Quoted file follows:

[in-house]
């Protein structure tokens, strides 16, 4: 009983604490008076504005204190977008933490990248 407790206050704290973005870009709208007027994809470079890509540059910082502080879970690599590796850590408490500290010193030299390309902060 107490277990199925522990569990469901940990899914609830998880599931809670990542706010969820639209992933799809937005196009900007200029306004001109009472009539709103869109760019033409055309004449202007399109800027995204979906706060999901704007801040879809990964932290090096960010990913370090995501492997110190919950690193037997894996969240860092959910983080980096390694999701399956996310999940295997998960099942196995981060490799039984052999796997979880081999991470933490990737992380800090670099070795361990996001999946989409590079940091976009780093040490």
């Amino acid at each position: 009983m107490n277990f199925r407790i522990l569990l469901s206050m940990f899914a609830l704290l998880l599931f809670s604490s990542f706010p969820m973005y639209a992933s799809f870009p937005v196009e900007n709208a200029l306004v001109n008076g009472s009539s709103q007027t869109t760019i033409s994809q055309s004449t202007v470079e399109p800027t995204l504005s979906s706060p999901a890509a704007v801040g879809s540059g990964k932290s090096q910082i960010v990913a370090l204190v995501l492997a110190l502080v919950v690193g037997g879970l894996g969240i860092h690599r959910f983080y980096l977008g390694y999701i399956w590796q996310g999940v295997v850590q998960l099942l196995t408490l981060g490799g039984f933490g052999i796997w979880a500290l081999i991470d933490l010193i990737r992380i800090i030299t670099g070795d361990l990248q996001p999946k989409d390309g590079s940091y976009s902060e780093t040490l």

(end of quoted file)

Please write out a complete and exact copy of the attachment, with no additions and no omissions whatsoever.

[in-house]
């Protein structure tokens, strides 16, 4: 009983604490008076504005204190977008933490990248 407790206050704290973005870009709208007027994809470079890509540059910082502080879970690599590796850590408490500290010193030299390309902060 107490277990199925522990569990469901940990899914609830998880599931809670990542706010969820639209992933799809937005196009900007200029306004001109009472009539709103869109760019033409055309004449202007399109800027995204979906706060999901704007801040879809990964932290090096960010990913370090995501492997110190919950690193037997894996969240860092959910983080980096390694999701399956996310999940295997998960099942196995981060490799039984052999796997979880081999991470933490990737992380800090670099070795361990996001999946989409590079940091976009780093040490």
């Amino acid at each position: 009983m107490n277990f199925r407790i522990l569990l469901s206050m940990f899914a609830l704290l998880l599931f809670s604490s990542f706010p969820m973005y639209a992933s799809f870009p937005v196009e900007n709208a200029l306004v001109n008076g009472s009539s709103q007027t869109t760019i033409s994809q055309s004449t202007v470079e399109p800027t995204l504005s979906s706060p999901a890509a704007v801040g879809s540059g990964k932290s090096q910082i960010v990913a370090l204190v995501l492997a110190l502080v919950v690193g037997g879970l894996g969240i860092h690599r959910f983080y980096l977008g390694y999701i399956w590796q996310g999940v295997v850590q998960l099942l196995t408490l981060g490799g039984f933490g052999i796997w979880a500290l081999i991470d933490l010193i990737r992380i800090i030299t670099g070795d361990l990248q996001p999946k989409d390309g590079s940091y976009s902060e780093t040490l």